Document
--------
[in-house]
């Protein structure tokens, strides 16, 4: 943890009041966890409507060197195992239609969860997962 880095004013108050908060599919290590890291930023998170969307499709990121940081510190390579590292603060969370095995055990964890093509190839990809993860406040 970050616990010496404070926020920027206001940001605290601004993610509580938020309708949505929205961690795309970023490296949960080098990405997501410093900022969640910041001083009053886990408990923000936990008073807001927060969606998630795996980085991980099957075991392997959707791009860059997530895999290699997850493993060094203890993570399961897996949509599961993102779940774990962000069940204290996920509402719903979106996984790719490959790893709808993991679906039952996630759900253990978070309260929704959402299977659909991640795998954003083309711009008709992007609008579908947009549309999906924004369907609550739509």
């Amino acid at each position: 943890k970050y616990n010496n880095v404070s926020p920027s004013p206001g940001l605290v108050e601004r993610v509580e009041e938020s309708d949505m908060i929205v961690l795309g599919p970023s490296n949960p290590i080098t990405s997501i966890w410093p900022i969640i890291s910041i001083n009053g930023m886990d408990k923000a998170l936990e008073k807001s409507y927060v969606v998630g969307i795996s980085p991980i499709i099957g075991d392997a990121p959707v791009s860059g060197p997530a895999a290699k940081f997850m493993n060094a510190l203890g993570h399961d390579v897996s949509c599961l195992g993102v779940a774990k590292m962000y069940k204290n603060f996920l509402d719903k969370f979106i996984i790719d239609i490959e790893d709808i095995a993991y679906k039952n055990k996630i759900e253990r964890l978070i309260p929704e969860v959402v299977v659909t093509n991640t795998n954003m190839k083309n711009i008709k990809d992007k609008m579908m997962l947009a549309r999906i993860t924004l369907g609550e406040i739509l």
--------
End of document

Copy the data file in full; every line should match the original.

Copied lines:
[in-house]
């Protein structure tokens, strides 16, 4: 943890009041966890409507060197195992239609969860997962 880095004013108050908060599919290590890291930023998170969307499709990121940081510190390579590292603060969370095995055990964890093509190839990809993860406040 970050616990010496404070926020920027206001940001605290601004993610509580938020309708949505929205961690795309970023490296949960080098990405997501410093900022969640910041001083009053886990408990923000936990008073807001927060969606998630795996980085991980099957075991392997959707791009860059997530895999290699997850493993060094203890993570399961897996949509599961993102779940774990962000069940204290996920509402719903979106996984790719490959790893709808993991679906039952996630759900253990978070309260929704959402299977659909991640795998954003083309711009008709992007609008579908947009549309999906924004369907609550739509």
């Amino acid at each position: 943890k970050y616990n010496n880095v404070s926020p920027s004013p206001g940001l605290v108050e601004r993610v509580e009041e938020s309708d949505m908060i929205v961690l795309g599919p970023s490296n949960p290590i080098t990405s997501i966890w410093p900022i969640i890291s910041i001083n009053g930023m886990d408990k923000a998170l936990e008073k807001s409507y927060v969606v998630g969307i795996s980085p991980i499709i099957g075991d392997a990121p959707v791009s860059g060197p997530a895999a290699k940081f997850m493993n060094a510190l203890g993570h399961d390579v897996s949509c599961l195992g993102v779940a774990k590292m962000y069940k204290n603060f996920l509402d719903k969370f979106i996984i790719d239609i490959e790893d709808i095995a993991y679906k039952n055990k996630i759900e253990r964890l978070i309260p929704e969860v959402v299977v659909t093509n991640t795998n954003m190839k083309n711009i008709k990809d992007k609008m579908m997962l947009a549309r999906i993860t924004l369907g609550e406040i739509l």